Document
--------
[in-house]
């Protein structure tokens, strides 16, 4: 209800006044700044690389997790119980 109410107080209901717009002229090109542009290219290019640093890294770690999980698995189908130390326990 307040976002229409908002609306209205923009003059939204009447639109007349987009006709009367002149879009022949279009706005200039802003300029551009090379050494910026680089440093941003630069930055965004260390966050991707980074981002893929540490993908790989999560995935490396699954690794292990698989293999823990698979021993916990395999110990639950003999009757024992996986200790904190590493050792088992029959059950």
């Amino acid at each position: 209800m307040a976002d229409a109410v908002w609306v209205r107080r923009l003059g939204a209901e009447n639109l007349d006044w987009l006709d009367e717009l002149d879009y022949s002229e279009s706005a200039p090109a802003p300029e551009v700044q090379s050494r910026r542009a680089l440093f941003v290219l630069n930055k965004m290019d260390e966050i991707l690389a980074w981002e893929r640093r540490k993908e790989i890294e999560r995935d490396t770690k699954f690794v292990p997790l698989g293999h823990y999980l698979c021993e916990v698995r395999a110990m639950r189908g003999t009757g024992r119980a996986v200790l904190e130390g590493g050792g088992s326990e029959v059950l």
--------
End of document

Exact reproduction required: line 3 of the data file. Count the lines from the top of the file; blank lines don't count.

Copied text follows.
């Amino acid at each position: 209800m307040a976002d229409a109410v908002w609306v209205r107080r923009l003059g939204a209901e009447n639109l007349d006044w987009l006709d009367e717009l002149d879009y022949s002229e279009s706005a200039p090109a802003p300029e551009v700044q090379s050494r910026r542009a680089l440093f941003v290219l630069n930055k965004m290019d260390e966050i991707l690389a980074w981002e893929r640093r540490k993908e790989i890294e999560r995935d490396t770690k699954f690794v292990p997790l698989g293999h823990y999980l698979c021993e916990v698995r395999a110990m639950r189908g003999t009757g024992r119980a996986v200790l904190e130390g590493g050792g088992s326990e029959v059950l």